JUNEAU (AP) -- Five Alaska Native groups want Gov. Tony Knowles to declare Southeast Alaska an economic disaster area.
Tlingit-Haida Central Council, Sealaska Corp., the Southeast Alaska Regional Health Consortium, the Tlingit Haida Regional Housing Authority and the Tlingit Haida Electrical Authority cited low salmon prices, an influx of farmed salmon on world markets and fleet reductions in making their request Monday.
The Southeast Conference of Mayors and the City of Hoonah approved similar resolutions in the past month.
A state disaster declaration is needed before federal aid can be sought.
Gordon Jackson, business and economic development manager for the Tlingit-Haida Central Council, said the state, communities and the industry need to find ways to improve the market for wild Alaska salmon.
''I think that it's a big priority to take a look at some solutions,'' he told the Juneau Empire. ''The other thing is that some of the fishermen have loans and hopefully some of them can be renegotiated. Even that digs a hole if you don't have adequate prices to sell the salmon that you catch.''
Gross earnings from commercial salmon fishing in Southeast Alaska this season totaled $41 million, down from 1994 when the value of the fishery was $121 million, according to a resolution from the Native groups. The price for coho salmon in Craig ranged from 10 cents to 20 cents a pound this season, one-tenth of what the price was three years ago, the resolution said.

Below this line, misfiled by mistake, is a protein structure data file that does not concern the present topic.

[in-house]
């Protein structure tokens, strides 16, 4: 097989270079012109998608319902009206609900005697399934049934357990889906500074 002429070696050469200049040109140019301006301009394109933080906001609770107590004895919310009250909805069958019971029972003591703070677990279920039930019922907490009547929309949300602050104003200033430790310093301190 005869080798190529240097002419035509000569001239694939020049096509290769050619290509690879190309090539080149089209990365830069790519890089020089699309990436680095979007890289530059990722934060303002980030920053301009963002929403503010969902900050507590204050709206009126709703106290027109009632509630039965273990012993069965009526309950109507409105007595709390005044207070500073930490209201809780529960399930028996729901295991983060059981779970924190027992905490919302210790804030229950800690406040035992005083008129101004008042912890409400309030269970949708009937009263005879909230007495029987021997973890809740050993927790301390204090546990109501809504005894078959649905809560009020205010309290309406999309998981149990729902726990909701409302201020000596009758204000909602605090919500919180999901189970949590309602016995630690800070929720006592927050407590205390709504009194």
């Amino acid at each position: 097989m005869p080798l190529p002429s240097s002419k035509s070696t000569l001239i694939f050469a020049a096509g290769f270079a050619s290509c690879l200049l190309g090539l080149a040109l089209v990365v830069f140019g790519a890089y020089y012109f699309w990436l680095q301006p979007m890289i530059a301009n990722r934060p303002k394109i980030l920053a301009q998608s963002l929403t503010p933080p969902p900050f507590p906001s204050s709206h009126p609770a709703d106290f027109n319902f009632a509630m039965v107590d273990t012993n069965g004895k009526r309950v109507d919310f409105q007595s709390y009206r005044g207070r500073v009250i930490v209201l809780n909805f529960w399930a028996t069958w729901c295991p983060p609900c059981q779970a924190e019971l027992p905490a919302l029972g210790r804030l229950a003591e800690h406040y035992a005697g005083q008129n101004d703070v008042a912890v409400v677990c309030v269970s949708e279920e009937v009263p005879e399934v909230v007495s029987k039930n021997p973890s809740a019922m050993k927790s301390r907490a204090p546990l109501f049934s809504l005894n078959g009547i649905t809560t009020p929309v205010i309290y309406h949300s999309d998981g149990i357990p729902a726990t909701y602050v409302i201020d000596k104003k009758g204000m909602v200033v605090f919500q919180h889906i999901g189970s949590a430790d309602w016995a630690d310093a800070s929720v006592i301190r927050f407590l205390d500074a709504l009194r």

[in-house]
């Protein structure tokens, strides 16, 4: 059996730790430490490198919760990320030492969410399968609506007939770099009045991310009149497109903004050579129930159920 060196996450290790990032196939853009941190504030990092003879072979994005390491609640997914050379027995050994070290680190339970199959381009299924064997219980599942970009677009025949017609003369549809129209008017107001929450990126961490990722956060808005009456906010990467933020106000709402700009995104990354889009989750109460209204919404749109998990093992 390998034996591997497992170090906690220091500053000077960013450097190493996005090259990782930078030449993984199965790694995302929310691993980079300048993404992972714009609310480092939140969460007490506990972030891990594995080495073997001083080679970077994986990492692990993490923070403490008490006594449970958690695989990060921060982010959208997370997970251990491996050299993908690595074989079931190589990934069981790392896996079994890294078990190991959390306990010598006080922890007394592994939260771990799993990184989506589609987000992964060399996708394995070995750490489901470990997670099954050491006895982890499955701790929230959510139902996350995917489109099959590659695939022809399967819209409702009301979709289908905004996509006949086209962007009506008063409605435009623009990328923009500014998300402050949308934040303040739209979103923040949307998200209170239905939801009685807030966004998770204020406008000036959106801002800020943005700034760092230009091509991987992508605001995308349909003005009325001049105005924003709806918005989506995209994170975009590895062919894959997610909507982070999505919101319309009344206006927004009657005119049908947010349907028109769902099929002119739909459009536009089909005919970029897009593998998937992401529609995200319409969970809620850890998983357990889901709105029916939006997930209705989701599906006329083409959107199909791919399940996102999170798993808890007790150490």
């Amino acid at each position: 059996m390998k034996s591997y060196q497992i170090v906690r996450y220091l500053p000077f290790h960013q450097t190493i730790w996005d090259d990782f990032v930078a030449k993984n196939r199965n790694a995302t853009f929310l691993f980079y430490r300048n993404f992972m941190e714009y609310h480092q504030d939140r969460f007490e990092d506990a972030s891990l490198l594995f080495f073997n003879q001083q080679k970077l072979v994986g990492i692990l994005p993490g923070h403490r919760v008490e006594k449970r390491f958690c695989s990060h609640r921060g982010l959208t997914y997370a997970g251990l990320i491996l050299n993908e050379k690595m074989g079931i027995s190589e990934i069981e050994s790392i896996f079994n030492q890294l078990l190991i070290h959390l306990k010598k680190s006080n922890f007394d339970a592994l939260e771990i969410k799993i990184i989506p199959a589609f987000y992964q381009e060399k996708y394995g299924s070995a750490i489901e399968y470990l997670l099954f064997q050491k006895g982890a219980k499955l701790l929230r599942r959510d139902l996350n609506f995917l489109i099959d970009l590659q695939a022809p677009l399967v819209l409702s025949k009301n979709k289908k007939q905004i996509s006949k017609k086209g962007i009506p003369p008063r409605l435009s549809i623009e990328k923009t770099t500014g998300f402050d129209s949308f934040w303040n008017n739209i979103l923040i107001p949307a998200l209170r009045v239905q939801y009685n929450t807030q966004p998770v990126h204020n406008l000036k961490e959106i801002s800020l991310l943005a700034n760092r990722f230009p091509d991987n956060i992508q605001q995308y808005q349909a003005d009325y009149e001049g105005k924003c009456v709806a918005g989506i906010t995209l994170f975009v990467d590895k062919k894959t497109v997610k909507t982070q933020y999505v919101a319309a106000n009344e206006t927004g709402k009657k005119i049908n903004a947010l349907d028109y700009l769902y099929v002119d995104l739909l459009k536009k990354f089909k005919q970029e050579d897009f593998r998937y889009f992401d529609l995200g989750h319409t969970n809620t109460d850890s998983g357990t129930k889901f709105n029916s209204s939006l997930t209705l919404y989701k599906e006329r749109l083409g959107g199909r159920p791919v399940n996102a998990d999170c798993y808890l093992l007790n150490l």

Knowles spokesman Bob King said the requests are under review. The state has been talking with Southeast Alaska mayors about ways it can help short of a disaster declaration, he said.
''The problem that we're running into, and it's still under review, is that disaster statutes as they apply now apply to geographic areas,'' he said. ''In Bristol Bay, for instance, 80 percent of the economy is fishing dependent. In Southeast, the economy is much more diversified. It's harder to apply the disaster statutes.''
The governor sent letters to President Bush and Alaska's congressional delegation in the summer asking the federal government to re-evaluate how it makes disaster declarations in these types of situations, King said. In the meantime, the state should be able to offer heating assistance, job training and other programs in Southeast Alaska, he said.
Tlingit-Haida Central Council President Ed Thomas said the state could waive a $100 application fee for fishermen who apply for loan extensions. It could seek ways to improve marketing for Alaska wild salmon and work with the Bureau of Indian Affairs to release general assistance funds for tribes, Thomas wrote in a letter to the governor.
Meanwhile, a Joint Legislative Salmon Industry Task Force has held public hearings around the state this month to explore ways of helping fishermen, processors and communities deal with market changes.
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